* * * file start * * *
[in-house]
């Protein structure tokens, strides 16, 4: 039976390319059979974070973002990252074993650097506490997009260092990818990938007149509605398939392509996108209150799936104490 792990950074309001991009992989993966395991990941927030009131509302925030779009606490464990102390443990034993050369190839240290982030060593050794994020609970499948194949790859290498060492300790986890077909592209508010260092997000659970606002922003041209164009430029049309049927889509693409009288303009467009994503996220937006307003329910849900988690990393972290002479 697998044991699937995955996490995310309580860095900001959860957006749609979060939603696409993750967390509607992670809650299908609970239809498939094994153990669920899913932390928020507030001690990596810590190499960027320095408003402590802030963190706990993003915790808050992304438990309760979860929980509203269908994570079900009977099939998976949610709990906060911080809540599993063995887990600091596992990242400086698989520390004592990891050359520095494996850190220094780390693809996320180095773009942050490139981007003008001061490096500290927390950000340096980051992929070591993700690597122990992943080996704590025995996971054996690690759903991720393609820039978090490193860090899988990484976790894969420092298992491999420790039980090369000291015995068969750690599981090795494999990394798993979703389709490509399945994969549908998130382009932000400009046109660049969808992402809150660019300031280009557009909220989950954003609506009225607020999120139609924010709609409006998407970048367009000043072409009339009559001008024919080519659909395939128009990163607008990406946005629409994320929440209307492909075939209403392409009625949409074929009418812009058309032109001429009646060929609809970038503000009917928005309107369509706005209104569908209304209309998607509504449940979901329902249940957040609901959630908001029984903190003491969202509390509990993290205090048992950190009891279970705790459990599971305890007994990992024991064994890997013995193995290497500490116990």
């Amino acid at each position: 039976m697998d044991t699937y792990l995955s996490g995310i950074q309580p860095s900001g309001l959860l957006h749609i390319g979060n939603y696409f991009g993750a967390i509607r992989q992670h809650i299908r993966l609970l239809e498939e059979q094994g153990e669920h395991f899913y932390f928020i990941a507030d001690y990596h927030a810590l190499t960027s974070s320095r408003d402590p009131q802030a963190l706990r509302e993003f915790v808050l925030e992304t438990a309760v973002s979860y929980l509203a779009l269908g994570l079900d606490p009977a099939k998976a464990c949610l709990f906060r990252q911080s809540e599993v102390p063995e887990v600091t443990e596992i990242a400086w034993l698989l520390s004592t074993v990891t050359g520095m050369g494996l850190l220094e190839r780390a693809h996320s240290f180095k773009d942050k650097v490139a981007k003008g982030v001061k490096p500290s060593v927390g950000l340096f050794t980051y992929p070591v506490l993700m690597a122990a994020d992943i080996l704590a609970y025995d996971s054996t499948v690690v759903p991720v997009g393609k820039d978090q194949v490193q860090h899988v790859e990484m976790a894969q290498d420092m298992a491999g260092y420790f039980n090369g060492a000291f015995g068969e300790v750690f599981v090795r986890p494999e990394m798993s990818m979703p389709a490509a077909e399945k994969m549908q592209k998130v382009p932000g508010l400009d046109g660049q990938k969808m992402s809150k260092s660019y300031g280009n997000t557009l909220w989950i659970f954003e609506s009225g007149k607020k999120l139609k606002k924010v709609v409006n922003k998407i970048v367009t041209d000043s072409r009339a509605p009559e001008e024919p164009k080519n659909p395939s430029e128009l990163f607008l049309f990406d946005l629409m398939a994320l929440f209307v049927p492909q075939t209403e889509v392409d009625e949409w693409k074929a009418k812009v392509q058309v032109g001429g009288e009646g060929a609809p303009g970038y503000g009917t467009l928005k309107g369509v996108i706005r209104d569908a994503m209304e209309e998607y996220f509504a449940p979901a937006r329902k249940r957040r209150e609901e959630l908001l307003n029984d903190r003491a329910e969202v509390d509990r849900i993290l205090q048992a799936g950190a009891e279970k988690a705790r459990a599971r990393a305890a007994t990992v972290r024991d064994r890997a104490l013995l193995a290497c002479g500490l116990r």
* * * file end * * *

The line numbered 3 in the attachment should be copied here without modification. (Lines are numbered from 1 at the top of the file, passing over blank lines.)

């Amino acid at each position: 039976m697998d044991t699937y792990l995955s996490g995310i950074q309580p860095s900001g309001l959860l957006h749609i390319g979060n939603y696409f991009g993750a967390i509607r992989q992670h809650i299908r993966l609970l239809e498939e059979q094994g153990e669920h395991f899913y932390f928020i990941a507030d001690y990596h927030a810590l190499t960027s974070s320095r408003d402590p009131q802030a963190l706990r509302e993003f915790v808050l925030e992304t438990a309760v973002s979860y929980l509203a779009l269908g994570l079900d606490p009977a099939k998976a464990c949610l709990f906060r990252q911080s809540e599993v102390p063995e887990v600091t443990e596992i990242a400086w034993l698989l520390s004592t074993v990891t050359g520095m050369g494996l850190l220094e190839r780390a693809h996320s240290f180095k773009d942050k650097v490139a981007k003008g982030v001061k490096p500290s060593v927390g950000l340096f050794t980051y992929p070591v506490l993700m690597a122990a994020d992943i080996l704590a609970y025995d996971s054996t499948v690690v759903p991720v997009g393609k820039d978090q194949v490193q860090h899988v790859e990484m976790a894969q290498d420092m298992a491999g260092y420790f039980n090369g060492a000291f015995g068969e300790v750690f599981v090795r986890p494999e990394m798993s990818m979703p389709a490509a077909e399945k994969m549908q592209k998130v382009p932000g508010l400009d046109g660049q990938k969808m992402s809150k260092s660019y300031g280009n997000t557009l909220w989950i659970f954003e609506s009225g007149k607020k999120l139609k606002k924010v709609v409006n922003k998407i970048v367009t041209d000043s072409r009339a509605p009559e001008e024919p164009k080519n659909p395939s430029e128009l990163f607008l049309f990406d946005l629409m398939a994320l929440f209307v049927p492909q075939t209403e889509v392409d009625e949409w693409k074929a009418k812009v392509q058309v032109g001429g009288e009646g060929a609809p303009g970038y503000g009917t467009l928005k309107g369509v996108i706005r209104d569908a994503m209304e209309e998607y996220f509504a449940p979901a937006r329902k249940r957040r209150e609901e959630l908001l307003n029984d903190r003491a329910e969202v509390d509990r849900i993290l205090q048992a799936g950190a009891e279970k988690a705790r459990a599971r990393a305890a007994t990992v972290r024991d064994r890997a104490l013995l193995a290497c002479g500490l116990r």